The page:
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Efficacy and acceptability of different interventions for acrophobia: A network meta-analysis of randomised controlled trials
journal contributionposted on 2023-07-26, 15:18 authored by Po-Han Chou, Ping-Tao Tseng, Yi-Cheng Wu, Jane Pei-Chen Chang, Yu-Kang Tu, Brendon Stubbs, Andre F. Carvalho, Pao-Yen Lin, Yen-Wen Chen, Kuan-Pin Su
Background: Currently, different psychological interventions have shown significant efficacy in the treatment of acrophobia. However, the superiority of these individual treatments remains unclear. This network meta-analysis (NMA) aimed to investigate the efficacy, acceptability, and superiority of different existing interventions for acrophobia. Methods: We conducted a NMA of randomised controlled trials (RCTs) and compared the efficacy, acceptability, and superiority of different existing interventions for acrophobia. Results: In total, 17 RCTs (946 participants) were included in this study. The NMA demonstrated that virtual reality (VR) coach-delivered psychotherapy (standardised mean difference [SMD]=-2.08, 95% confidence interval [CI]: -3.22 to -0.93), in vivo exposure augmented with oppositional action (SMD=-1.66, 95% CI: -2.81 to -0.51), VR exposure therapy with 20 mg cortisol administration (SMD=-1.61, 95% CI: -3.14 to -0.09), VR based cognitive behavioural therapy (VRbasedCBT; SMD=-1.14, 95% CI: -2.22 to -0.05), and in vivo exposure (SMD=-1.02, 95% CI: -1.81 to -0.23) were significantly superior than the placebo/control interventions in improving the symptoms of patients with acrophobia. The NMA further indicated that VR coach-delivered psychotherapy was associated with the best improvement among all the 19 treatments for acrophobia. Furthermore, only VRbasedCBT (odds ratio=2.55, 95% CI: 1.09 to 5.96) was associated with higher dropout rate than the control/placebo. Limitations: Sample heterogeneity, non-standardised assessment tools, and limited RCTs in some of the treatment arms. Conclusions: VR coach-delivered psychotherapy could be considered as a first-line intervention for treating acrophobia. However, because of the study limitations, the overall evidence was not sufficiently strong, which warrants future studies.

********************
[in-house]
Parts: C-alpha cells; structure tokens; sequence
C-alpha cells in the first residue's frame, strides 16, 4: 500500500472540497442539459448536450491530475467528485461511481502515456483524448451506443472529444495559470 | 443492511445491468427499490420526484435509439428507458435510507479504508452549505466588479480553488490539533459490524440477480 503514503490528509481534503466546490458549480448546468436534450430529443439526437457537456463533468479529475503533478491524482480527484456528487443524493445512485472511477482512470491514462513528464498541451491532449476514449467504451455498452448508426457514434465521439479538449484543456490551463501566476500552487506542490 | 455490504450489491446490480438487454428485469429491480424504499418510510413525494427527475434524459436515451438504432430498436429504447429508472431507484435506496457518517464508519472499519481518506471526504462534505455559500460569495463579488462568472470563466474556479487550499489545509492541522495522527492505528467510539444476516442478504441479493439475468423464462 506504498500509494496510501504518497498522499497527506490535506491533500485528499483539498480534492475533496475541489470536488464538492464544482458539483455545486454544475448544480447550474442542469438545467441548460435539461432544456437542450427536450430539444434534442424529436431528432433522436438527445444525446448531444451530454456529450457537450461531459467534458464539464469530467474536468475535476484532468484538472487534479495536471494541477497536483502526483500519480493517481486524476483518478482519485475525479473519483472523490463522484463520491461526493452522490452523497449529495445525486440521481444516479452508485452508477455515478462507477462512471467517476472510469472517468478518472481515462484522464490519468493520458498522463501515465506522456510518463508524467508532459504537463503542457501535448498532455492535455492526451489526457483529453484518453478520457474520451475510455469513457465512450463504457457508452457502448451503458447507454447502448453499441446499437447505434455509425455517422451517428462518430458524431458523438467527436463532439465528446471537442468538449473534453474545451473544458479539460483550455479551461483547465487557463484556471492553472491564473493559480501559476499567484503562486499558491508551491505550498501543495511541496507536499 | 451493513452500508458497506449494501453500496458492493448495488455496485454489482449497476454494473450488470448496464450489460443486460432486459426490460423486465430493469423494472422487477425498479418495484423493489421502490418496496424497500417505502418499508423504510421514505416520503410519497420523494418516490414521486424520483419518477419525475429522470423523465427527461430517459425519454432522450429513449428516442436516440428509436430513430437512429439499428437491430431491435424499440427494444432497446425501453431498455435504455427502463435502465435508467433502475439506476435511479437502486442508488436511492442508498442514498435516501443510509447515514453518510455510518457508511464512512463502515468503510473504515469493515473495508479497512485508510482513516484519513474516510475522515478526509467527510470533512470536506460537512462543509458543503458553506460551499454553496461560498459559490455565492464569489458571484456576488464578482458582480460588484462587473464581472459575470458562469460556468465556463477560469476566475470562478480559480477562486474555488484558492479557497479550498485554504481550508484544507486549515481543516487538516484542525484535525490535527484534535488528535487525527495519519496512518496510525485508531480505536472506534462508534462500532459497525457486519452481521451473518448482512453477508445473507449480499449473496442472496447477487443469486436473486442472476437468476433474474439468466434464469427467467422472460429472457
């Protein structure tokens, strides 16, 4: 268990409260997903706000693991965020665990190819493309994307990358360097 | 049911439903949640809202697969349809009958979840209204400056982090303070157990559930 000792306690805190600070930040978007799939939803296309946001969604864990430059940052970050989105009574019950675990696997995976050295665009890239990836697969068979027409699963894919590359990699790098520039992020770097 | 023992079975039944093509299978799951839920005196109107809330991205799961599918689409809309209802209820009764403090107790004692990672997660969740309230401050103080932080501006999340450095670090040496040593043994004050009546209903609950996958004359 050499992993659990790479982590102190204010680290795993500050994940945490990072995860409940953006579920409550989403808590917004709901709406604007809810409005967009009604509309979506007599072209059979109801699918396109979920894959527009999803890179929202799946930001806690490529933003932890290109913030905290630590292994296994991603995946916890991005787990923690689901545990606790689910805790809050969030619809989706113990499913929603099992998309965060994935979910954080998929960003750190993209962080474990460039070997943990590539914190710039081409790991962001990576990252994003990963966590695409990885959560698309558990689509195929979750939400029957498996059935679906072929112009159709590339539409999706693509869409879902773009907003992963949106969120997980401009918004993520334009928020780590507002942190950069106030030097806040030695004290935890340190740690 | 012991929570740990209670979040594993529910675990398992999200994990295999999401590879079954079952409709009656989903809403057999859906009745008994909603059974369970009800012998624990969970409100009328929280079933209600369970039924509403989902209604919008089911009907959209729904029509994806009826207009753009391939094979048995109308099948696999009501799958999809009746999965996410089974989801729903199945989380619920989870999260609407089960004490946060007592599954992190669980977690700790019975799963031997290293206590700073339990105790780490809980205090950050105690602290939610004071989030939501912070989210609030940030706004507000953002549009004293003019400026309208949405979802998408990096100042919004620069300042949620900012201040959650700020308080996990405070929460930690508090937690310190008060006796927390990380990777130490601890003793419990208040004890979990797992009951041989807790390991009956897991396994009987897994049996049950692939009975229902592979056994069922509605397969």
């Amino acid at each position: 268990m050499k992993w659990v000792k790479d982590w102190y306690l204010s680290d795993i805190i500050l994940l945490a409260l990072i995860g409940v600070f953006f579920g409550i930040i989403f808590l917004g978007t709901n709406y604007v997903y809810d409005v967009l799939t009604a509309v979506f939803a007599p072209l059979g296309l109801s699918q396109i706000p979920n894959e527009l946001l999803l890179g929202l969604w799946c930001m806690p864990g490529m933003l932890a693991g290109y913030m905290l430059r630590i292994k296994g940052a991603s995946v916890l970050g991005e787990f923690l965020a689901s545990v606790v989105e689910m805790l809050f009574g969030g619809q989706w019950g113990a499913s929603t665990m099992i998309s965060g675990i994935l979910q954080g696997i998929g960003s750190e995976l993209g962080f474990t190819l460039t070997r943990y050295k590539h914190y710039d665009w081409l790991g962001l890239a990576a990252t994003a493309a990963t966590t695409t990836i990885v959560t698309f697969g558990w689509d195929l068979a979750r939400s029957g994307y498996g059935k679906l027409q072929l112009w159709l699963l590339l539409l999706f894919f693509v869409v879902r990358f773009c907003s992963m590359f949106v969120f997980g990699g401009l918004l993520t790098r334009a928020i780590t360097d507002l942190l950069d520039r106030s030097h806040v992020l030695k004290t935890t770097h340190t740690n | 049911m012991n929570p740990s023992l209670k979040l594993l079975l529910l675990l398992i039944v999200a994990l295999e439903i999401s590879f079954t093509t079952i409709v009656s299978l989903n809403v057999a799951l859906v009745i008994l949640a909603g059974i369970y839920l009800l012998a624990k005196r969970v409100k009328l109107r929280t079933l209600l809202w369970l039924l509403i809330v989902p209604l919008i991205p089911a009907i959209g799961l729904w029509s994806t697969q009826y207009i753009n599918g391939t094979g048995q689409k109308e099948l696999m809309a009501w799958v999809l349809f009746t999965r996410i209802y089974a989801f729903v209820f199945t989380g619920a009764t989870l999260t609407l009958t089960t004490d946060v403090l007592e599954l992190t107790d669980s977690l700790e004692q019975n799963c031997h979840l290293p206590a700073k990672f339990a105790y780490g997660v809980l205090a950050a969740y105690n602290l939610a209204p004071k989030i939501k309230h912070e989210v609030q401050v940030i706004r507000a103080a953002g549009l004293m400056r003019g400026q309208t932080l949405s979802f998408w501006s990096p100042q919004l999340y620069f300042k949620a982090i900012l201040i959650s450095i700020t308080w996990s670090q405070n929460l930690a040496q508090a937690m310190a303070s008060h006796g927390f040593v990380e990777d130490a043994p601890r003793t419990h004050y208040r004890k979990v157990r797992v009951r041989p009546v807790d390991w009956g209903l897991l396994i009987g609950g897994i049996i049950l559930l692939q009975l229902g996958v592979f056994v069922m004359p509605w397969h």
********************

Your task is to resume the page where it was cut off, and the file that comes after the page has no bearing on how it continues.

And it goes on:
Publication titleJournal of Affective Disorders